Review by Andrew L. Urban:
All the key elements of a boxing film are present and accounted for in Creed: the young wannabe who never met his father; the old timer champ recruited to train the youngster; the beautiful young woman he falls for; the toughest opponent in the world … and the life changing fight.
Each of these elements are neatly massaged into if not a unique film, at least one that is engaging and more complex than a plain genre menu. Adonis Johnson (Michael B. Jordan) never knew his father Apollo, because Apollo died before Adonis was born. In the day, Apollo was the rival of Rocky Balboa (Sylvester Stallone), who now runs the Adrian restaurant in Philly. Adonis (Don or Donnie to his friends) looks him up to talk him into training him. He wants to follow in his daddy’s glovemarks.
Rocky reluctantly but amiably agrees – and the journey (with lots of training) begins. When Adonis moves in to an apartment in Philly, it’s above the flat where Bianca (Tessa Thompson) lives – and where she listens to loud music, she being a budding singer. He goes to complain one middle of the night, they connect … and the romance begins.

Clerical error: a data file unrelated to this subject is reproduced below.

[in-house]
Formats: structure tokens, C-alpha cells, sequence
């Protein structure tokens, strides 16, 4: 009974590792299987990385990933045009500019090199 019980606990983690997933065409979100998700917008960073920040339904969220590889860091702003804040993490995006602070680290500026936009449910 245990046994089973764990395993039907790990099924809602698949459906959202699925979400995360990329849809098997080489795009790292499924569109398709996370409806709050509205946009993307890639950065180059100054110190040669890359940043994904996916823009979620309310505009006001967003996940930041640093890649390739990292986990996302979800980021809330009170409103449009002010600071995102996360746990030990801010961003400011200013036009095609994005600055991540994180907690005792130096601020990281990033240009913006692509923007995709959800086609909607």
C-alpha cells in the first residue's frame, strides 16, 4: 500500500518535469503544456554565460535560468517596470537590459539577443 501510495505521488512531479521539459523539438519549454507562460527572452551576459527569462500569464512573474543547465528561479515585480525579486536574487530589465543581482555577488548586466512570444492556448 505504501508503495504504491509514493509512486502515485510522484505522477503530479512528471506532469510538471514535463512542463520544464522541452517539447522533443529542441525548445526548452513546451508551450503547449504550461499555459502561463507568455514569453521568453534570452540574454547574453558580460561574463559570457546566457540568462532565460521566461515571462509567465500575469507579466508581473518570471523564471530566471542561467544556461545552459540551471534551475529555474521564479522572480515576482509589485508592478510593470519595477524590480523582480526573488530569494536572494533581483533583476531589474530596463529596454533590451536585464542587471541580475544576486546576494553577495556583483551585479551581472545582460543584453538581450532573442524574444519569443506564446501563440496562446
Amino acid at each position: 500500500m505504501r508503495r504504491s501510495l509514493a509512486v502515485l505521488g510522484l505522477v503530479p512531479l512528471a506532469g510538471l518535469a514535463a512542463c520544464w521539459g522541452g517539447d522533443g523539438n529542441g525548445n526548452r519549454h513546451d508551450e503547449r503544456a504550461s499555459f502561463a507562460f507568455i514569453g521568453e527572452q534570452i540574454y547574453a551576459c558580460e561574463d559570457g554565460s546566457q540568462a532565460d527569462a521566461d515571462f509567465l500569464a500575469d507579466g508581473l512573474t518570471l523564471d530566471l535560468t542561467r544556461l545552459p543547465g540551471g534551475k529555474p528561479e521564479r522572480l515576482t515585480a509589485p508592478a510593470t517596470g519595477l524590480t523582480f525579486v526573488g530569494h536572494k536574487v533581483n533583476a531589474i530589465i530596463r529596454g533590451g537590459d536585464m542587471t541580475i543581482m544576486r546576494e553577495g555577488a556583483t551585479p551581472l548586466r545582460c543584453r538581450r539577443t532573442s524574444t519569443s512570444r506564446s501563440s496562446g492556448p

These two journeys – boxing and romance – are the main attraction, but minor strands also develop, to fill out the picture, as it were. Along the way, we get a few wry laughs and the inevitable musical sting that is unforgettably Rocky’s theme.
Performances are excellent, with Stallone playing ‘old’ in grand style, Jordan full of the conflicted vitality that distinguishes his character, Thompson delightful and Phylicia Rashad memorable as Mary Anne Creed, the late Apollo’s wife. Also noteworthy are Tony Bellew as the swaggering world champion ‘Pretty’ Ricky Conlan, destined to meet Jordan in the superbly staged, adrenaline-charged climactic fight, and Graham McTavish as Tommy Holiday, Conlan’s trainer.
Neither fans nor those new to the Rocky legend will be disappointed with what writer director Ryan Cooglar has done with Stallone’s characters in what is probably his last appearance.